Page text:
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Video conferencing and privacy, choosing a solution

The last year has been a challenge for most people in Scandinavia and the rest of the world, battling against COVID19 and trying to keep their lives and jobs up and running. But it has also been a year of change, with increased use and acceptance of home working pushing the boundaries for several technologies that support team working and collaboration.

At our workplace, video conferencing has become one of the most used technologies during this year. Despite working in a tech-savvy company, we would seldom use video conferencing on a regular basis before, but more than often we just would walk into our colleagues office and discuss the matter at hand. This, among other things, has drastically changed.

Choosing the right video conferencing system is often about finding a solution that offers the required features, is easy to use and integrate, and, above all, does not cost a fortune. The privacy aspects are more than often overlooked, especially when everybody just "needs to get this running", as was the case in the early days of COVID.

The challenge

A lot of meetings that would have been a private chat between two colleagues in an office have moved to video. Almost everybody would have the presence of mind to close the door to their office or meeting room when discussing sensitive matters, or matters that require more privacy. This might not be the case for a video conference, or any other online conversation, for that matter.

The challenge arises from the fact that while tools like video conferencing try to make anybody feel like they are just a (sophisticated) extension of the physical world, in reality your private conversation might travel around the world and use services you never knew about.

Choosing a solution

The legal and security aspects should be assessed together with the functional aspects when choosing a video conferencing solution. Video conferencing tools do process personal data, and as such are subject to data privacy laws like the GDPR, as well as other laws and regulations depending on your concrete situation.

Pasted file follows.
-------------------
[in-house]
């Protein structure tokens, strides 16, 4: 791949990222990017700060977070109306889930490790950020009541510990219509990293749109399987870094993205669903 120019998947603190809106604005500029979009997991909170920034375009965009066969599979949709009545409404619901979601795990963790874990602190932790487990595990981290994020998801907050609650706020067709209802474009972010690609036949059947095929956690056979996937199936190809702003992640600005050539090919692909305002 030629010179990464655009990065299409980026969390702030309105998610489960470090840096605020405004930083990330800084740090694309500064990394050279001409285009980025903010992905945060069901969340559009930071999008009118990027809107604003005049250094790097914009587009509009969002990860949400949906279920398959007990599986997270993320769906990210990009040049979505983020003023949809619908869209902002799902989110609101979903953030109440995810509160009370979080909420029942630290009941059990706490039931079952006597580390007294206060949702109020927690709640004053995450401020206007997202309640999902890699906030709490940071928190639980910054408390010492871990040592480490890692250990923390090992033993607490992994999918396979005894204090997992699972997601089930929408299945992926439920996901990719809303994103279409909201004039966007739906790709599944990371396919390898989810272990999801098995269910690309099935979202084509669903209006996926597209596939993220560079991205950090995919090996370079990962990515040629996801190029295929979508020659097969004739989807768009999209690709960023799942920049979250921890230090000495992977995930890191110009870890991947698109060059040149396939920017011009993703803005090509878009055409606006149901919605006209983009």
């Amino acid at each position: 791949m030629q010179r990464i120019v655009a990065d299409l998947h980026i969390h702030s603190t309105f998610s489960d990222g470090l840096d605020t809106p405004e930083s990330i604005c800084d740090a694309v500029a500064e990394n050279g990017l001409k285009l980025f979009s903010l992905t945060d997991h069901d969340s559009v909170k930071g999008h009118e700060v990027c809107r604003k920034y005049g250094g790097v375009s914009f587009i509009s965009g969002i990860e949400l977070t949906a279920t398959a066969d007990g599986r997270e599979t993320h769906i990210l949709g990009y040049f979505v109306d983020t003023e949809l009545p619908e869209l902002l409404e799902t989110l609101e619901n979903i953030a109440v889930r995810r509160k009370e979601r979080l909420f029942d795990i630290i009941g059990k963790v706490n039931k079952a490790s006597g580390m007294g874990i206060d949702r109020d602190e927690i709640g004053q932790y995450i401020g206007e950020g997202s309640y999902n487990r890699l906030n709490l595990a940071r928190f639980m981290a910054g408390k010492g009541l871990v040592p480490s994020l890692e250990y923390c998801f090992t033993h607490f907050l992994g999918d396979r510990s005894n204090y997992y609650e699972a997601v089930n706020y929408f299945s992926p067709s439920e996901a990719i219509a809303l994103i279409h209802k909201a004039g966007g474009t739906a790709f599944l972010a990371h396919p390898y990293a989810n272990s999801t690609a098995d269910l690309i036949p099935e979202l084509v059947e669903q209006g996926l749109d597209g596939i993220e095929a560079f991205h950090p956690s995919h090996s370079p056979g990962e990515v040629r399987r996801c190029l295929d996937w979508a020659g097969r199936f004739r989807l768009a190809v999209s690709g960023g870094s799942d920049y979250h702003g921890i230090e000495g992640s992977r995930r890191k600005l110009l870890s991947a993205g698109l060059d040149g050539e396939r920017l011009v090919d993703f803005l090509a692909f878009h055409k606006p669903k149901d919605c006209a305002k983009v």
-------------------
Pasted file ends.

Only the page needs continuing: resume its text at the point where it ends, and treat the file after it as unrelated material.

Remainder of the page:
In addition, how you plan to use the tools, as well as other requirements like confidentiality or integrity, contractual constraints or company policy will shape whether a specific video conferencing solution will fit or not.

The Data Security Officer for Berlin, Germany, Maja Smoltczyk, has released a note on the use of video conference solutions that might be helpful in assessing the different offerings available on the market:

While the note primarily is targeted at public offices in Berlin, the observations and general conclusions are valid for anyone using video conferencing. The approach described in the note can also be used as a blueprint for own reviews of tools.


The review consists of two steps:

  1. The lawfulness of the data processing agreement with the provider is verified, based on publicly available information provided. Also, a cursory check is conducted whether all sub-providers in use are listed in the agreement
  2. A check to identify which security measures for authentication, authorization and encryption are provided "out of the box", i.e. without any adjustments

When a solution was deemed unsatisfactory during one step, the remaining steps were not conducted in this review, and not all solutions have therefore been reviewed for their security measures, for example. Also, the review is based on the publicly available agreement for the solutions reviewed, and does not take into account that other agreements can be negotiated.

Still, the review gives a good overview over the current state, and what details to focus on when reviewing data privacy agreements.

We will reveal our findings and conclusions in next blog post:

Video conferencing and privacy - findings and conclusions

Written by Michael Nemecky